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June 2012 Ballot Access News Print Edition

Published on July 2, 2012, by in General.

Ballot Access News
June 1, 2012 – Volume 28, Number 1


This issue was printed on white paper.



Table of Contents

  1. JUSTICE PARTY AND CONSTITUTION PARTY WIN INJUNCTIVE RELIEF IN CALIFORNIA BALLOT ACCESS DEADLINE CASE
  2. MISSOURI BALLOT ACCESS BILL PASSES
  3. TENNESSEE BALLOT ACCESS BILL SIGNED
  4. WASHINGTON’S EXPERT WITNESS IN TOP-TWO CASE SAYS TOP-TWO DOESN’T WORK
  5. HIGHEST STATE COURTS IN SOUTH CAROLINA AND MARYLAND ISSUE HORRIBLE DECISIONS
  6. HIGH COURT WON’T HEAR ILLINOIS GERRYMANDER CASE
  7. THREE NEW BALLOT ACCESS CASES FILED
  8. ALABAMA, OKLAHOMA ACCESS BILLS FAIL
  9. LIBERTARIAN PARTY TO SUE MICHIGAN OVER “SORE LOSER” LAW
  10. MORE LAWSUIT NEWS
  11. LIBERTARIAN PARTY PRESIDENTIAL, VICE-PRESIDENTIAL VOTE
  12. 2012 PETITIONING FOR PRESIDENT
  13. PARTIES NOT ON PETITIONING CHART
  14. LIBERTARIAN NATIONAL CONVENTION
  15. AMERICAN INDEPENDENT CONVENTION
  16. LIBERTARIAN PRESIDENTIAL PRIMARIES
  17. AMERICANS ELECT WON’T RUN ANYONE FOR PRESIDENT THIS YEAR
  18. SUBSCRIBING TO BAN WITH PAYPAL

JUSTICE PARTY AND CONSTITUTION PARTY WIN INJUNCTIVE RELIEF IN CALIFORNIA BALLOT ACCESS DEADLINE CASE

On May 22, U.S. District Court Judge Percy Anderson issued an order enjoining the California Secretary of State from enforcing the January deadline for newly-qualifying parties to get on the ballot. The case was brought by the ACLU on behalf of the Justice Party and the Constitution Party. It is called California Justice Party v Bowen, 2:12cv-3956, central district.

It is likely that the Secretary of State will soon issue a regulation setting a much later deadline. Also, one particular Democratic Assemblyman has already expressed an interest in introducing a bill to ease ballot access for minor parties, and the proposed bill may be introduced soon.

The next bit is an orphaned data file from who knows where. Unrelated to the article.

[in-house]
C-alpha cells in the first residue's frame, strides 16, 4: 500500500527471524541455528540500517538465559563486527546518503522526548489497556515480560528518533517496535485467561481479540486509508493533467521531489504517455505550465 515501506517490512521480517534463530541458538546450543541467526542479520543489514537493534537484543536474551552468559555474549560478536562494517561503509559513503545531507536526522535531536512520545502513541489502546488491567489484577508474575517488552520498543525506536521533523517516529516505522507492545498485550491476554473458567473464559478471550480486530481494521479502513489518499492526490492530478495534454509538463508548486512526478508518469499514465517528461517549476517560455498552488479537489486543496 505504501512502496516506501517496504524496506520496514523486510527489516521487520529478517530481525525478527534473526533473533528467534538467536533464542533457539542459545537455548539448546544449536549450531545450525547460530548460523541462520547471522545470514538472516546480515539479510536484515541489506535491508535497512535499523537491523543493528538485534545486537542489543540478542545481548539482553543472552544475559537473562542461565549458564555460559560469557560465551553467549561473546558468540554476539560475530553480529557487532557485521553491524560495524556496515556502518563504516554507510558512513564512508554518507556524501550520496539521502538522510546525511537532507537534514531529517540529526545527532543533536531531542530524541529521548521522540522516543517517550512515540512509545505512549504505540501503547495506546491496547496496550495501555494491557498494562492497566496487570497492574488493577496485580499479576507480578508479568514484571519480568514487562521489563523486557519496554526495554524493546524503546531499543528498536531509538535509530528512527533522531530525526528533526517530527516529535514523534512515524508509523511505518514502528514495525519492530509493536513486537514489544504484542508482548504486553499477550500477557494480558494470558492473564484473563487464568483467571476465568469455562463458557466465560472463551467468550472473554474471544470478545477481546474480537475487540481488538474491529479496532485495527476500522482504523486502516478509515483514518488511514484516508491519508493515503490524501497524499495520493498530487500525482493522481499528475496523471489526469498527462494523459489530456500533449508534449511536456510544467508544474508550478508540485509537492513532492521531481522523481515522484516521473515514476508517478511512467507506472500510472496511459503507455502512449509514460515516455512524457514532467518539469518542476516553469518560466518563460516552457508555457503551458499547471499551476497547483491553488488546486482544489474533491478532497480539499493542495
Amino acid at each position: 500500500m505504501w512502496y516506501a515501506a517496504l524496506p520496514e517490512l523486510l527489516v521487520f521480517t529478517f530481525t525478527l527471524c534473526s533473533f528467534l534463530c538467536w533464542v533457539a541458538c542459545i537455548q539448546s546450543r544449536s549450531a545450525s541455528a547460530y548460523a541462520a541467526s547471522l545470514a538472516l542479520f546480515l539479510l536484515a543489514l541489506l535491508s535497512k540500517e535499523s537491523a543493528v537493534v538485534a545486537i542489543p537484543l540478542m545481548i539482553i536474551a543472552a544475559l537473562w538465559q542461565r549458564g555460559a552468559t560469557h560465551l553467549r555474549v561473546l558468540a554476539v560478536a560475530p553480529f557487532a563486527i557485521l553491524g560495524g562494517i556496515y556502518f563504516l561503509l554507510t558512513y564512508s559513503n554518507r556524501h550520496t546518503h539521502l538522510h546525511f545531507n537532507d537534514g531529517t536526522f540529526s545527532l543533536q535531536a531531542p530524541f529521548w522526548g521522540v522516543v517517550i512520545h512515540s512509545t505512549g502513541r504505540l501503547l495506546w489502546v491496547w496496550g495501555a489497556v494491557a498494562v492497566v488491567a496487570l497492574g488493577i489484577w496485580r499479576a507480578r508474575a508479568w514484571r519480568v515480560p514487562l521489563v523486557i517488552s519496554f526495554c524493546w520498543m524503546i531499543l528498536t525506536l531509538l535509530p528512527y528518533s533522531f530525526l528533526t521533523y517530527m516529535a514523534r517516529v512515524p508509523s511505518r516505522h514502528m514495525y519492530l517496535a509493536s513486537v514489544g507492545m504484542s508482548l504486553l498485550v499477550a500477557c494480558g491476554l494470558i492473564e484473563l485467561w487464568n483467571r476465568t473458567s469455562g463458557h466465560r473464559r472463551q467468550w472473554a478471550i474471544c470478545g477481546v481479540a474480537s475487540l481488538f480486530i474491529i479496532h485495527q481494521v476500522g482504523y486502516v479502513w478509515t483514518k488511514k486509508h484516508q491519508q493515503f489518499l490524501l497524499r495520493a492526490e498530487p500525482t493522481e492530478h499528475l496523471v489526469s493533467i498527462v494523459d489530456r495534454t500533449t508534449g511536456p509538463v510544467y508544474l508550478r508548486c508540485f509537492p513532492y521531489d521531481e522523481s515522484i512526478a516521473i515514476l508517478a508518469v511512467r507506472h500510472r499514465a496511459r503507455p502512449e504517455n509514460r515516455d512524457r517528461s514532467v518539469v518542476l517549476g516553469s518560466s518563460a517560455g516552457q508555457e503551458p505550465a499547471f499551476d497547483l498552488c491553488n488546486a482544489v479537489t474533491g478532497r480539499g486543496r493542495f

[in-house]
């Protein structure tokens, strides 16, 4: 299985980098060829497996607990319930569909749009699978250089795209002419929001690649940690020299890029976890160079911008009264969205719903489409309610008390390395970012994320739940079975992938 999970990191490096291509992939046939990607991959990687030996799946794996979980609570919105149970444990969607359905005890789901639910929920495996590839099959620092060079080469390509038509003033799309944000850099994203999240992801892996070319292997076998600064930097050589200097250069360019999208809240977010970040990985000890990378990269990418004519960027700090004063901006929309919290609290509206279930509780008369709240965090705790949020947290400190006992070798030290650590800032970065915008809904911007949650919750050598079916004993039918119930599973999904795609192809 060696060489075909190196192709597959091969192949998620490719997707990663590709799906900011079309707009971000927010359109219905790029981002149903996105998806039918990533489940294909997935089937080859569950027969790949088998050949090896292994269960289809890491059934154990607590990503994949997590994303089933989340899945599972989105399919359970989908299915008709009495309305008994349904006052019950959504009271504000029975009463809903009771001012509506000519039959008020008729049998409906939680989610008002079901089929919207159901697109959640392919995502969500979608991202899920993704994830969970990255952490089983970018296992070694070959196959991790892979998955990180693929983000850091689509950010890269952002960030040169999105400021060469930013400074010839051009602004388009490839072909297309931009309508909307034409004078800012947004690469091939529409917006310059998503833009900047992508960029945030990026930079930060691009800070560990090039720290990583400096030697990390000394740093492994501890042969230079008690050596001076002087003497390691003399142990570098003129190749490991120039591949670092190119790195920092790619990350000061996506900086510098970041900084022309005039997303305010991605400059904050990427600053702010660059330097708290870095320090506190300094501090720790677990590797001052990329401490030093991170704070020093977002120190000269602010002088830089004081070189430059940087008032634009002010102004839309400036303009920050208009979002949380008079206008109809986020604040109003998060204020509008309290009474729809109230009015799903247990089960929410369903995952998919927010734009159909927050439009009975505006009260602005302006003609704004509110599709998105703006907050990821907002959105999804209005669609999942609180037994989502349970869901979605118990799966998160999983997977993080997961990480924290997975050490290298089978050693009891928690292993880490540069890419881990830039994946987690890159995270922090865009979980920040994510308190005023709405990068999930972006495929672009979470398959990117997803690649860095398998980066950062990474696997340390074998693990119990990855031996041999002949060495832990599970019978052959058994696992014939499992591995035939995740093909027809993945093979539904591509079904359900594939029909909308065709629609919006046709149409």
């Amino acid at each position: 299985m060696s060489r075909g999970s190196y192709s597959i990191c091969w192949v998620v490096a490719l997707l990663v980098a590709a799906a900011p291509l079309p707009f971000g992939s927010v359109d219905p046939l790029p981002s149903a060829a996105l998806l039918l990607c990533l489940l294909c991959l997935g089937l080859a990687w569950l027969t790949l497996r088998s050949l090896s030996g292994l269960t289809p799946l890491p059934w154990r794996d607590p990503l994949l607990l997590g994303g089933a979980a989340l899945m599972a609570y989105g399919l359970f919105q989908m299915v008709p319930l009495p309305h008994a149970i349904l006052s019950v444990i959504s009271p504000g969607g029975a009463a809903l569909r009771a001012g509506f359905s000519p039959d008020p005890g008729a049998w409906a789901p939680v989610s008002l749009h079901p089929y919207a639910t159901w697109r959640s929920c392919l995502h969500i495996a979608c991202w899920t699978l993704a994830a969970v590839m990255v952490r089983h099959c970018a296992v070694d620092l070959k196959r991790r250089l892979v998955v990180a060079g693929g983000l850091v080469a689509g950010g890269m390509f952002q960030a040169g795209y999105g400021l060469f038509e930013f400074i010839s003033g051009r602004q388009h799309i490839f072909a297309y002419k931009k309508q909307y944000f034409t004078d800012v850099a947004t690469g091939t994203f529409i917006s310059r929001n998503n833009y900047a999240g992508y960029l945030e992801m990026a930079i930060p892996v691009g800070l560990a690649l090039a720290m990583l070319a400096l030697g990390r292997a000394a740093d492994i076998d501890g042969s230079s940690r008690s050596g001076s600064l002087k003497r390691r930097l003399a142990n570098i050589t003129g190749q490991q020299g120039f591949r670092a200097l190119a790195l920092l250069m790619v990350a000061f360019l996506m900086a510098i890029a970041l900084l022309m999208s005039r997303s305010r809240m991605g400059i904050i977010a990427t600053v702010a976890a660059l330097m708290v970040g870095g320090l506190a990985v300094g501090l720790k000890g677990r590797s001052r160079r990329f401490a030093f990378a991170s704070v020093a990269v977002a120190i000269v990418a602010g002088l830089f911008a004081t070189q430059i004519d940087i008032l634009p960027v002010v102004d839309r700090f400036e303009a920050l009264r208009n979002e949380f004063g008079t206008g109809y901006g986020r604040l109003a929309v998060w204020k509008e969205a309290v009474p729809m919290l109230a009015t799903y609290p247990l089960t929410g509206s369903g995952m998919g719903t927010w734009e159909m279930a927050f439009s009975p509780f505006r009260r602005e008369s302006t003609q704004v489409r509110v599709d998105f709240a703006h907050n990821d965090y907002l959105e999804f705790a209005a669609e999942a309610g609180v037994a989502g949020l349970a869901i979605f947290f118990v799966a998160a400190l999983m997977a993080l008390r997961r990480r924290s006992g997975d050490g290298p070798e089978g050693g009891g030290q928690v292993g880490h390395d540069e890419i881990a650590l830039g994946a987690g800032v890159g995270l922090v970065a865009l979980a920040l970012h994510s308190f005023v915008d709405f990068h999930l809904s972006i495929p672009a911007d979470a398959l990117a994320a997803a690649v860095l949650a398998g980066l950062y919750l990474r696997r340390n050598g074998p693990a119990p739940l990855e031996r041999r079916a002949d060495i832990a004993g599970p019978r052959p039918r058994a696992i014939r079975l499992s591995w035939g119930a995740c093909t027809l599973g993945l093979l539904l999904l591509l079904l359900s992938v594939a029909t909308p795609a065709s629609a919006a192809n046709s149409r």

This is the first constitutional ballot access case that a minor party or independent candidate has won against a California law since 1988. The injunction would not have been issued if the judge didn’t believe that the early deadline is probably unconstitutional.

The state had argued in court that the injunction should not be issued, because the Justice Party and the Constitution Party, so far, have made only feeble attempts to qualify. They are trying to qualify by meeting the requirement to have 103,004 registered members, and so far neither one of them has as many as 400 registered members. This was brought out in court. But, that alone was not enough to prevent the injunction from being issued.

Therefore, this case not only affects California; it sets a useful precedent that may help in pending cases against early deadlines in Alabama, Illinois, Montana, New Mexico, North Carolina, Oklahoma, and Vermont. It will also help a proposed lawsuit against the Hawaii deadline.

The California case had been filed on May 4, and the case had been expedited. Judge Anderson is a Bush, Jr. appointee. It is very unlikely that the state will appeal. There are no reported precedents that permit deadlines for newly-qualifying parties to be as early as January.


MISSOURI BALLOT ACCESS BILL PASSES

On May 3, the Missouri legislature passed HB 1236, a bill to ease ballot access for newly-qualifying parties that intend to run a presidential candidtae. The existing law says such a group must list its presidential nominee and its presidential elector nominees on the petition. The bill deletes this requirement. Assuming the Governor signs the bill, in the future, parties can circulate their petition in Missouri before they know who they will be running for President and Vice-President.

If this bill had passed last year, it would have especially helpful to Americans Elect, which did circulate a petition in Missouri last year, but which has never submitted the petition because its petition doesn’t list any nominees for President, Vice-President, or presidential elector.


TENNESSEE BALLOT ACCESS BILL SIGNED

On May 10, Governor Bill Haslam signed SB 3700, which moves the petition deadline for newly-qualifying parties from April to August. The bill only passed because earlier this year, a U.S. District Court had held the old deadline to be too early.

The bill does not lower the number of signatures, which remains at 2.5% of the last gubernatorial vote.


WASHINGTON’S EXPERT WITNESS IN TOP-TWO CASE SAYS TOP-TWO DOESN

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